I am the woman whose fiancé wrote to you in the article 'After meeting my fiancée, I no longer want to marry her'. My family showed me the article in the Jamaica Observer and when I confronted him he confessed. I am now back home in America, and I'm devastated because my fiancé has never said that he didn't like what he saw when I came to Jamaica. Instead, he took all the gifts I brought for him and his family and accepted when I paid each time we went out. It was when I told him that instead of going out to eat every other night of the week and going out every weekend (mind you, I was the one always paying) that he started showing me a bad attitude. He started criticising everything I did, and made some comments, but was never man enough to say all that he said in his letter to you. Ironically, the things he said he didn't like — me not shaving and my hair — are all things he insisted on. He said he liked women natural with a wild side, in his own words, "natural dolly". I also can cook, but as I mentioned above, he always wanted to eat out. While I can fix my teeth, he can't fix his awful attitude and personality.
I had to book a flight back home last minute, even though I had planned to be in Jamaica longer, and return home with my tail between my legs. He has broken me, to be honest, but I hope I can still find love eventually.
Well, you both have had some sort of revelation about each other. It's better that you both realise now what you want and what you don't want instead of sometime later. It is sad that you've had to go through this disappointment and hurt that you're going through. I say to individuals, consider every disappointment an appointment — this means that though one opportunity has not worked out, it only creates room for another opportunity to work out. Yes, you've made huge sacrifices in pursuit of that relationship; however, you can see that you've been spared, having not tied the knot.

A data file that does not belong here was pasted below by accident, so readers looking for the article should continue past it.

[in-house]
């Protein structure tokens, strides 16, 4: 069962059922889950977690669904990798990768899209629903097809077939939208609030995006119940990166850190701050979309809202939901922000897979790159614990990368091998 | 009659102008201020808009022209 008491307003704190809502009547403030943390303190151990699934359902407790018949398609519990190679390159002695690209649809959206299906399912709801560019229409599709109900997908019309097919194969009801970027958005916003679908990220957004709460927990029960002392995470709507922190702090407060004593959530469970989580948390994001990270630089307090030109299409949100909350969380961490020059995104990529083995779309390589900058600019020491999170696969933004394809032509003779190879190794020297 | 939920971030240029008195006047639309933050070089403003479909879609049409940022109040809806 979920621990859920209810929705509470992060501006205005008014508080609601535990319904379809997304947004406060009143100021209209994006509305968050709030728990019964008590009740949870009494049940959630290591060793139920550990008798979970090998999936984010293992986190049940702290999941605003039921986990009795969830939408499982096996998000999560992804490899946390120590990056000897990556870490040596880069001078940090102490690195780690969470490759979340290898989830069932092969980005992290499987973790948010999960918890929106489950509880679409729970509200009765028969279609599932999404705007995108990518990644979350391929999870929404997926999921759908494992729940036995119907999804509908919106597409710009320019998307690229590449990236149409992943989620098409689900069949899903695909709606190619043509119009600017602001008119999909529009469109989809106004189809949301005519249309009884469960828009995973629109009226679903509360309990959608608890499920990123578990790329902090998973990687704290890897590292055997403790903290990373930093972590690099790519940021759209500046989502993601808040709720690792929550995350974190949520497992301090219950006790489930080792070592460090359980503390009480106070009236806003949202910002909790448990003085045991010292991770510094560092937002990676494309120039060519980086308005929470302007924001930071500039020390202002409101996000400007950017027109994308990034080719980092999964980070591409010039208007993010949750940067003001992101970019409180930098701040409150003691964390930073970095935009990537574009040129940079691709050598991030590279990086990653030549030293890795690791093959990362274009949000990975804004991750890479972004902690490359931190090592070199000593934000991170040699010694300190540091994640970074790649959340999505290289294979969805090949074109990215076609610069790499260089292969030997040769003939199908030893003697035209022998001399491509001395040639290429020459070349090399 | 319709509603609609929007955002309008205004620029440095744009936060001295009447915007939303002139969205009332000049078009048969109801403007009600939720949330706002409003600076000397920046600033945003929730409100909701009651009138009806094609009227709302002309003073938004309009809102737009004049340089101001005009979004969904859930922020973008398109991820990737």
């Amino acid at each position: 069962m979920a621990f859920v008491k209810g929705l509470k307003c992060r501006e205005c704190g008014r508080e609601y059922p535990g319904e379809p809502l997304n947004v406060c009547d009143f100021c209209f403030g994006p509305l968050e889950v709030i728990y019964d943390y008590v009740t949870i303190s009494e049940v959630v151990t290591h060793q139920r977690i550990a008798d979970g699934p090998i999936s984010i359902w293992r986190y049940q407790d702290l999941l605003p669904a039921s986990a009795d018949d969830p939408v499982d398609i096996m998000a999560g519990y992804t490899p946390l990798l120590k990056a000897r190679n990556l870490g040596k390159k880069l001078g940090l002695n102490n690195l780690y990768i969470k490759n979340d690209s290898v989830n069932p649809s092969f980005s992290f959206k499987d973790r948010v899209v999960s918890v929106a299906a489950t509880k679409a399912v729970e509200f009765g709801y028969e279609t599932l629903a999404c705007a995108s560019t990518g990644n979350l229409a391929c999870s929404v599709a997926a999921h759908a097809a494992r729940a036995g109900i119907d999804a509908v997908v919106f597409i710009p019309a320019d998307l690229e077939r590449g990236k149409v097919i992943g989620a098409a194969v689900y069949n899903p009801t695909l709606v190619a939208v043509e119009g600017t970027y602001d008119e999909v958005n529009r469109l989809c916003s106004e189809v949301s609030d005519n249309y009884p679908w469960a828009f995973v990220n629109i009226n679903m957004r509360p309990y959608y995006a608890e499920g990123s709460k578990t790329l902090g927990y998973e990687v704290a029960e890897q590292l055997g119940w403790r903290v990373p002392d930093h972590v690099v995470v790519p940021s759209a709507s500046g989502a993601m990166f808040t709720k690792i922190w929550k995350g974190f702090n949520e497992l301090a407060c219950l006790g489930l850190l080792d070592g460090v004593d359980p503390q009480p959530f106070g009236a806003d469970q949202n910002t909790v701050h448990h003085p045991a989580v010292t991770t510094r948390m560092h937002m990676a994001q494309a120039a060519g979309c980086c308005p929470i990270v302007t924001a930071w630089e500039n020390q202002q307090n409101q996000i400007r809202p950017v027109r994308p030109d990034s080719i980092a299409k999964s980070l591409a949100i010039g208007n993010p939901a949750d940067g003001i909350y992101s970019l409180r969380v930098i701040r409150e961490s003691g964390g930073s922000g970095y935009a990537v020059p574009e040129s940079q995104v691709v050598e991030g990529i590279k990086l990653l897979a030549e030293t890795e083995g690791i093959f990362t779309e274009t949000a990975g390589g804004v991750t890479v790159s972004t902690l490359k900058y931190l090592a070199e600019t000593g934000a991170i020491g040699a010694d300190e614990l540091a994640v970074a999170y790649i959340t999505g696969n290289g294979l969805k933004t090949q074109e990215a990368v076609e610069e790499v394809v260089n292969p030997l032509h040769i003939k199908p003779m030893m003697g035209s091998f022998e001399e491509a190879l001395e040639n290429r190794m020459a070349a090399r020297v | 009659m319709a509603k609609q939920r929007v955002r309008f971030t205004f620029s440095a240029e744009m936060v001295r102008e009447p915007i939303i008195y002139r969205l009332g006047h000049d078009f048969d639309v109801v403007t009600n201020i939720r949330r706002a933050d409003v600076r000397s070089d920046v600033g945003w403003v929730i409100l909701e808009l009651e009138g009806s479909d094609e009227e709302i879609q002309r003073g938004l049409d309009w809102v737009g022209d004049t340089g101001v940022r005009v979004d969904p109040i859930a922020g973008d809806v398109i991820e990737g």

I can imagine that your pain is amplified by the public nature of the fallout. Yet, it's possible to use this pain to propel you to accomplish things you might not have had the drive to accomplish before. Some of the most successful, accomplished people in the world developed the discipline and drive to become successful after very painful experiences. You don't have to let this experience go to waste — use it to propel yourself forward.
Forgive him: This may seem impossible right now, but it's important. Don't allow the stain of this experience to hurt your future. You have to be emotionally and spiritually healthy to take advantage of the better opportunities that will come your way — being bitter blocks big blessings! You will probably never forget what happened, but you can forgive him. Do the necessary work to disarm any sense of hatred towards him or his family. I guarantee you'll be better off for it.
Analyse his comments: Criticism is like free consultation — you can analyse it for what might be usable. Consider what he has mentioned in the letter and see if there is anything you might want to adjust in your life. Step back from the emotional dust-up and be as objective as you can as you re-examine the letter. Set new goals for yourself based on whatever you might extract.
Use the lessons: There are lessons to be learnt from this experience, such as not making big decisions, such as an engagement, via the Internet. However, it's good that you both had not tied the knot or were intimate. I pray for your healing and your happiness.
Get on The Counsellor's Couch with Rev Christopher Brodber who is a counsellor and minister of religion. E-mail questions to firstname.lastname@example.org.
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